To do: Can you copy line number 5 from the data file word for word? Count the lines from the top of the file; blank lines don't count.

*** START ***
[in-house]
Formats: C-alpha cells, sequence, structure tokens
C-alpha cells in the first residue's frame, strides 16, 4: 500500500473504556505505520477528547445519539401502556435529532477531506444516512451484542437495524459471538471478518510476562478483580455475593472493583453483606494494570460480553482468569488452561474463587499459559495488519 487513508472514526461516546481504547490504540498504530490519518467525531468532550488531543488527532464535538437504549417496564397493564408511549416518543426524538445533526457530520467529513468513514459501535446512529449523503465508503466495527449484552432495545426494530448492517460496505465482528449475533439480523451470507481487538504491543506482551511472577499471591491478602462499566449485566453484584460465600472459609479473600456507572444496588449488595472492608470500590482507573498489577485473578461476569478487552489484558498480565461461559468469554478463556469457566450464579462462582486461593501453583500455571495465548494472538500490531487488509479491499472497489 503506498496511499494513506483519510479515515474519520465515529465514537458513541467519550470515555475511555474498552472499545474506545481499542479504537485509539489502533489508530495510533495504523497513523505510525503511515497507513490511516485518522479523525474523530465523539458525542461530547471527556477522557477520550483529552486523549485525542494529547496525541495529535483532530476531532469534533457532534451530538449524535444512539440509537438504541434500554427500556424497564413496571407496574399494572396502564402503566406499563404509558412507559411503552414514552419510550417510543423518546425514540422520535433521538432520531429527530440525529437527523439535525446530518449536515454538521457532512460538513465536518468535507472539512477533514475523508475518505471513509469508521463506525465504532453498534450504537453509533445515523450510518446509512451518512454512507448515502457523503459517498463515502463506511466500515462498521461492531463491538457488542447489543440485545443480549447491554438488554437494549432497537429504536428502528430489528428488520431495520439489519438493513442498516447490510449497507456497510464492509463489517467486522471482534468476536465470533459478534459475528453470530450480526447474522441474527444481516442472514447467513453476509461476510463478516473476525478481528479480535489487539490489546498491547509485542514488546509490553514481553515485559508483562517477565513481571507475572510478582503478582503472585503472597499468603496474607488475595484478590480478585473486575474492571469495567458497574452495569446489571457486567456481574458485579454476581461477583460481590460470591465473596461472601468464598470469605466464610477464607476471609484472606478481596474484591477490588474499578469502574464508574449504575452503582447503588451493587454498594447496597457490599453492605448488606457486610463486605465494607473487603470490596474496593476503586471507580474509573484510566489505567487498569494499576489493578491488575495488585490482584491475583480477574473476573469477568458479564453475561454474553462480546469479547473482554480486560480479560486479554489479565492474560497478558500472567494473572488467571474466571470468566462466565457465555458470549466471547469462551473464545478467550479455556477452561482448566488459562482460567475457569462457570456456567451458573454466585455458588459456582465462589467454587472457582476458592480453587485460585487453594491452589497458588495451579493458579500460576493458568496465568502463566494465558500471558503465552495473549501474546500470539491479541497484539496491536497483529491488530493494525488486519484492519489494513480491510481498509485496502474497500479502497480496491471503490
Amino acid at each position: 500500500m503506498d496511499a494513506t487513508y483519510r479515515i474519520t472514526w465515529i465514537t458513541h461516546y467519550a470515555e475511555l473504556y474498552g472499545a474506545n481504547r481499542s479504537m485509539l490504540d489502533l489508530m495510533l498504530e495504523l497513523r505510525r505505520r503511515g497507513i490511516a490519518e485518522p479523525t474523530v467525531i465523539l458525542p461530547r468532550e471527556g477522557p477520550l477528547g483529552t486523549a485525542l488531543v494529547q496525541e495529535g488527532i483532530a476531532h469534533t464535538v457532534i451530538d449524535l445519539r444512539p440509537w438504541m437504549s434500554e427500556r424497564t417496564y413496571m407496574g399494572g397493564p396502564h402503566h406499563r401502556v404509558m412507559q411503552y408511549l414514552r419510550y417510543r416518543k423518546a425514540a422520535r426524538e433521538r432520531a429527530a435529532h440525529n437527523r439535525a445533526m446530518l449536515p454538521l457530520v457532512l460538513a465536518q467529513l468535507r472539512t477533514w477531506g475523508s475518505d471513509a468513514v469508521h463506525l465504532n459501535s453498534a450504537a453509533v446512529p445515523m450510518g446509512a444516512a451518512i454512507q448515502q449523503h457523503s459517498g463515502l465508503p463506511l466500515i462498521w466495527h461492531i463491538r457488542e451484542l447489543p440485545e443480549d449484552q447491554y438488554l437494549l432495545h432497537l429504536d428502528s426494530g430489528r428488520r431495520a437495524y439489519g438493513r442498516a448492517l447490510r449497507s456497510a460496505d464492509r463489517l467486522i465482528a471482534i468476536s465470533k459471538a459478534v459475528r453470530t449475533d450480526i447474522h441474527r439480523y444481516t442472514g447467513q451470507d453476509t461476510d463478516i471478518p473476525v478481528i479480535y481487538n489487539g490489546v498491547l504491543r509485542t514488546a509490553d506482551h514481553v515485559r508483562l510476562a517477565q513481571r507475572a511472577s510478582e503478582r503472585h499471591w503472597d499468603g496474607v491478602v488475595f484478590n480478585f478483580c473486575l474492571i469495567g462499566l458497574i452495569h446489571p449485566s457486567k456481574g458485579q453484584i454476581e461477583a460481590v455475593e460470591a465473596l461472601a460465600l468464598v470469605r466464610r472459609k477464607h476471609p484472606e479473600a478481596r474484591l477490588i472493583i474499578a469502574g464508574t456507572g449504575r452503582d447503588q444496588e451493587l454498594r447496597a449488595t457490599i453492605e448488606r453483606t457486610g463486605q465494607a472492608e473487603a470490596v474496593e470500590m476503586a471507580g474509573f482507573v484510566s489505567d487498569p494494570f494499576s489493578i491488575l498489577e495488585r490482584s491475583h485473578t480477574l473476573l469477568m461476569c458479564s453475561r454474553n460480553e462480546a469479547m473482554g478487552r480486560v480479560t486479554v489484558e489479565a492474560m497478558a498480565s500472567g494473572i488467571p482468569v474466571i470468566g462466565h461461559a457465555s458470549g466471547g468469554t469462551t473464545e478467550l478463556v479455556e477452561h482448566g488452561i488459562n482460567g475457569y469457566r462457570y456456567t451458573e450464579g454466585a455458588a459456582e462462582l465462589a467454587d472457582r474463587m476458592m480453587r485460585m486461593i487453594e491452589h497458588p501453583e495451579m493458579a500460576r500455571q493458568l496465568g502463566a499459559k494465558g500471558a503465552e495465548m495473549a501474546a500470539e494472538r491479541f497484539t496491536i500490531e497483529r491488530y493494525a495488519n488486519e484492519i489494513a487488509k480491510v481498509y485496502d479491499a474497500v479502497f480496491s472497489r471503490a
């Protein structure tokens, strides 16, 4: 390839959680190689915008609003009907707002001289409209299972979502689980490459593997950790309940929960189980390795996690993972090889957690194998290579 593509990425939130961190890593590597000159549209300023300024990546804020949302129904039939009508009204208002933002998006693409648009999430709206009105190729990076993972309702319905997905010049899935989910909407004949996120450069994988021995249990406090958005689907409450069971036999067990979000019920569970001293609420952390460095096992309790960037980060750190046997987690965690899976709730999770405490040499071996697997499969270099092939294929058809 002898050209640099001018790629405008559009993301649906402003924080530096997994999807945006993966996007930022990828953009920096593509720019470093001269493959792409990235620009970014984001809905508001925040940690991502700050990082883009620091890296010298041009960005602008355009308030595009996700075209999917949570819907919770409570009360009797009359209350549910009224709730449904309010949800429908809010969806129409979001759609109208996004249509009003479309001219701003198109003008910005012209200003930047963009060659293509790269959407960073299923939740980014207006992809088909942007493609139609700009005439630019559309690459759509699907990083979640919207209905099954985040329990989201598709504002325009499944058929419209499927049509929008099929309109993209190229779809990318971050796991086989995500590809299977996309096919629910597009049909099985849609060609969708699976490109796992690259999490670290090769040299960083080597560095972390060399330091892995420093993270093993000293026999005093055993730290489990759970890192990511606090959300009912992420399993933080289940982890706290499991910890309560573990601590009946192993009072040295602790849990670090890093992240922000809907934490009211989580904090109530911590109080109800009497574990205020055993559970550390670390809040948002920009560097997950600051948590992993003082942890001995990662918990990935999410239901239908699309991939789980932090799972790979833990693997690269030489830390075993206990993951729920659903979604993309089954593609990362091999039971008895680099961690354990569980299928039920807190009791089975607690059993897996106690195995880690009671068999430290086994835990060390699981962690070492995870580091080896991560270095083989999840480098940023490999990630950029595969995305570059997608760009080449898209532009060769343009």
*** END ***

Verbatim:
């Protein structure tokens, strides 16, 4: 390839959680190689915008609003009907707002001289409209299972979502689980490459593997950790309940929960189980390795996690993972090889957690194998290579 593509990425939130961190890593590597000159549209300023300024990546804020949302129904039939009508009204208002933002998006693409648009999430709206009105190729990076993972309702319905997905010049899935989910909407004949996120450069994988021995249990406090958005689907409450069971036999067990979000019920569970001293609420952390460095096992309790960037980060750190046997987690965690899976709730999770405490040499071996697997499969270099092939294929058809 002898050209640099001018790629405008559009993301649906402003924080530096997994999807945006993966996007930022990828953009920096593509720019470093001269493959792409990235620009970014984001809905508001925040940690991502700050990082883009620091890296010298041009960005602008355009308030595009996700075209999917949570819907919770409570009360009797009359209350549910009224709730449904309010949800429908809010969806129409979001759609109208996004249509009003479309001219701003198109003008910005012209200003930047963009060659293509790269959407960073299923939740980014207006992809088909942007493609139609700009005439630019559309690459759509699907990083979640919207209905099954985040329990989201598709504002325009499944058929419209499927049509929008099929309109993209190229779809990318971050796991086989995500590809299977996309096919629910597009049909099985849609060609969708699976490109796992690259999490670290090769040299960083080597560095972390060399330091892995420093993270093993000293026999005093055993730290489990759970890192990511606090959300009912992420399993933080289940982890706290499991910890309560573990601590009946192993009072040295602790849990670090890093992240922000809907934490009211989580904090109530911590109080109800009497574990205020055993559970550390670390809040948002920009560097997950600051948590992993003082942890001995990662918990990935999410239901239908699309991939789980932090799972790979833990693997690269030489830390075993206990993951729920659903979604993309089954593609990362091999039971008895680099961690354990569980299928039920807190009791089975607690059993897996106690195995880690009671068999430290086994835990060390699981962690070492995870580091080896991560270095083989999840480098940023490999990630950029595969995305570059997608760009080449898209532009060769343009």